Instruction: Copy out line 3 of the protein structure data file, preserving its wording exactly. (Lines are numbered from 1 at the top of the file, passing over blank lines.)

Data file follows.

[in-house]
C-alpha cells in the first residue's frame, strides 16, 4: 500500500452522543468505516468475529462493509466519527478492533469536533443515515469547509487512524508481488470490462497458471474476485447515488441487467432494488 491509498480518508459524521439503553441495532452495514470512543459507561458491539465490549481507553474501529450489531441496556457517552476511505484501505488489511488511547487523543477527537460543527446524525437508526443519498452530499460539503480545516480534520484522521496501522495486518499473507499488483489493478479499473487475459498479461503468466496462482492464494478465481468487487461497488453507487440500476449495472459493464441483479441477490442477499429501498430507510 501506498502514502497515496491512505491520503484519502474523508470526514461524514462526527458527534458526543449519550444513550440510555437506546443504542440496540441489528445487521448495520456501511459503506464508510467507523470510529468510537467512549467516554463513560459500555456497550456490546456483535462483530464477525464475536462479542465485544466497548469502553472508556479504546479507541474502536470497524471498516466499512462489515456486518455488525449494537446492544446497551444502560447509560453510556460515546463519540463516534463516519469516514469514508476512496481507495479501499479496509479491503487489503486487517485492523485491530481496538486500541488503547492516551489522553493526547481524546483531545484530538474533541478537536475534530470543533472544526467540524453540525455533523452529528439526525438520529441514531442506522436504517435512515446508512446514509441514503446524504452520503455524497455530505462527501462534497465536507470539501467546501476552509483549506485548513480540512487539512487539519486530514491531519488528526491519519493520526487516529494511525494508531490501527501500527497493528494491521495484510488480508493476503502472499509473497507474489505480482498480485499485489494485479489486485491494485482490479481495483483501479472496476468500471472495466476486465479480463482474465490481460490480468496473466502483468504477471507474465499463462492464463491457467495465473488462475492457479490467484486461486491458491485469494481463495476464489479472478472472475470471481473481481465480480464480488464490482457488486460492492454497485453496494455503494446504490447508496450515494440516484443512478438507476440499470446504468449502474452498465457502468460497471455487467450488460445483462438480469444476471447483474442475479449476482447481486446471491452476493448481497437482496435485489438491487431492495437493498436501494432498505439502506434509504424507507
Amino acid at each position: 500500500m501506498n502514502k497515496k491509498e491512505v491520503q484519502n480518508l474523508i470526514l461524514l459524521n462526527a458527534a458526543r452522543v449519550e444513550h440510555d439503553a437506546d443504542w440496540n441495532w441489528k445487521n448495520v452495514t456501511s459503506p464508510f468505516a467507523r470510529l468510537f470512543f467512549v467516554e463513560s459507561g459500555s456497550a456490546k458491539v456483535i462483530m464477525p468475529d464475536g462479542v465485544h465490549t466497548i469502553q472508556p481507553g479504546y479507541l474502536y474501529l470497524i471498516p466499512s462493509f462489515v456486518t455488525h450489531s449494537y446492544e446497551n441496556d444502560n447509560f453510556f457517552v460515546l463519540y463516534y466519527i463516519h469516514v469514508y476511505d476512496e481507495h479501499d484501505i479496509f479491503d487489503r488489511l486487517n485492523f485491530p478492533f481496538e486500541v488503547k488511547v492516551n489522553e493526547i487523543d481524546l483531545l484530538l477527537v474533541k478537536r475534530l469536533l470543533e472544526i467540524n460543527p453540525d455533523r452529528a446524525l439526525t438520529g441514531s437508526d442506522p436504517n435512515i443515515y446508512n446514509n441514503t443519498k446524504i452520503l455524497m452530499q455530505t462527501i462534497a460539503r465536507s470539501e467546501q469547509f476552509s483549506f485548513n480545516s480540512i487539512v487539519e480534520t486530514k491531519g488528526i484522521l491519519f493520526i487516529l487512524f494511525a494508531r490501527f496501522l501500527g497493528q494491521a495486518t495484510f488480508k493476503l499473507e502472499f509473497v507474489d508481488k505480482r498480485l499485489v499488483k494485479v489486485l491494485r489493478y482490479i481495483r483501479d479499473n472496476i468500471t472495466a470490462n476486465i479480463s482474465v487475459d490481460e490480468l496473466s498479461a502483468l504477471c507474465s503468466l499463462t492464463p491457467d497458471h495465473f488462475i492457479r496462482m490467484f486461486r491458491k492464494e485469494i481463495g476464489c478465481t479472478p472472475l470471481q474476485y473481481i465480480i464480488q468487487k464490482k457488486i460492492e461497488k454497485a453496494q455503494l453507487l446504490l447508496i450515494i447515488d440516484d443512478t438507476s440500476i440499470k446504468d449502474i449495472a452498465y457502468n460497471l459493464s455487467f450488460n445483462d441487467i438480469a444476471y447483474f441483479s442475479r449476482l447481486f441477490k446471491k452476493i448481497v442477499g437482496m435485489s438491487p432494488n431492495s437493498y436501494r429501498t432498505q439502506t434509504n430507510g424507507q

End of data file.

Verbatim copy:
Amino acid at each position: 500500500m501506498n502514502k497515496k491509498e491512505v491520503q484519502n480518508l474523508i470526514l461524514l459524521n462526527a458527534a458526543r452522543v449519550e444513550h440510555d439503553a437506546d443504542w440496540n441495532w441489528k445487521n448495520v452495514t456501511s459503506p464508510f468505516a467507523r470510529l468510537f470512543f467512549v467516554e463513560s459507561g459500555s456497550a456490546k458491539v456483535i462483530m464477525p468475529d464475536g462479542v465485544h465490549t466497548i469502553q472508556p481507553g479504546y479507541l474502536y474501529l470497524i471498516p466499512s462493509f462489515v456486518t455488525h450489531s449494537y446492544e446497551n441496556d444502560n447509560f453510556f457517552v460515546l463519540y463516534y466519527i463516519h469516514v469514508y476511505d476512496e481507495h479501499d484501505i479496509f479491503d487489503r488489511l486487517n485492523f485491530p478492533f481496538e486500541v488503547k488511547v492516551n489522553e493526547i487523543d481524546l483531545l484530538l477527537v474533541k478537536r475534530l469536533l470543533e472544526i467540524n460543527p453540525d455533523r452529528a446524525l439526525t438520529g441514531s437508526d442506522p436504517n435512515i443515515y446508512n446514509n441514503t443519498k446524504i452520503l455524497m452530499q455530505t462527501i462534497a460539503r465536507s470539501e467546501q469547509f476552509s483549506f485548513n480545516s480540512i487539512v487539519e480534520t486530514k491531519g488528526i484522521l491519519f493520526i487516529l487512524f494511525a494508531r490501527f496501522l501500527g497493528q494491521a495486518t495484510f488480508k493476503l499473507e502472499f509473497v507474489d508481488k505480482r498480485l499485489v499488483k494485479v489486485l491494485r489493478y482490479i481495483r483501479d479499473n472496476i468500471t472495466a470490462n476486465i479480463s482474465v487475459d490481460e490480468l496473466s498479461a502483468l504477471c507474465s503468466l499463462t492464463p491457467d497458471h495465473f488462475i492457479r496462482m490467484f486461486r491458491k492464494e485469494i481463495g476464489c478465481t479472478p472472475l470471481q474476485y473481481i465480480i464480488q468487487k464490482k457488486i460492492e461497488k454497485a453496494q455503494l453507487l446504490l447508496i450515494i447515488d440516484d443512478t438507476s440500476i440499470k446504468d449502474i449495472a452498465y457502468n460497471l459493464s455487467f450488460n445483462d441487467i438480469a444476471y447483474f441483479s442475479r449476482l447481486f441477490k446471491k452476493i448481497v442477499g437482496m435485489s438491487p432494488n431492495s437493498y436501494r429501498t432498505q439502506t434509504n430507510g424507507q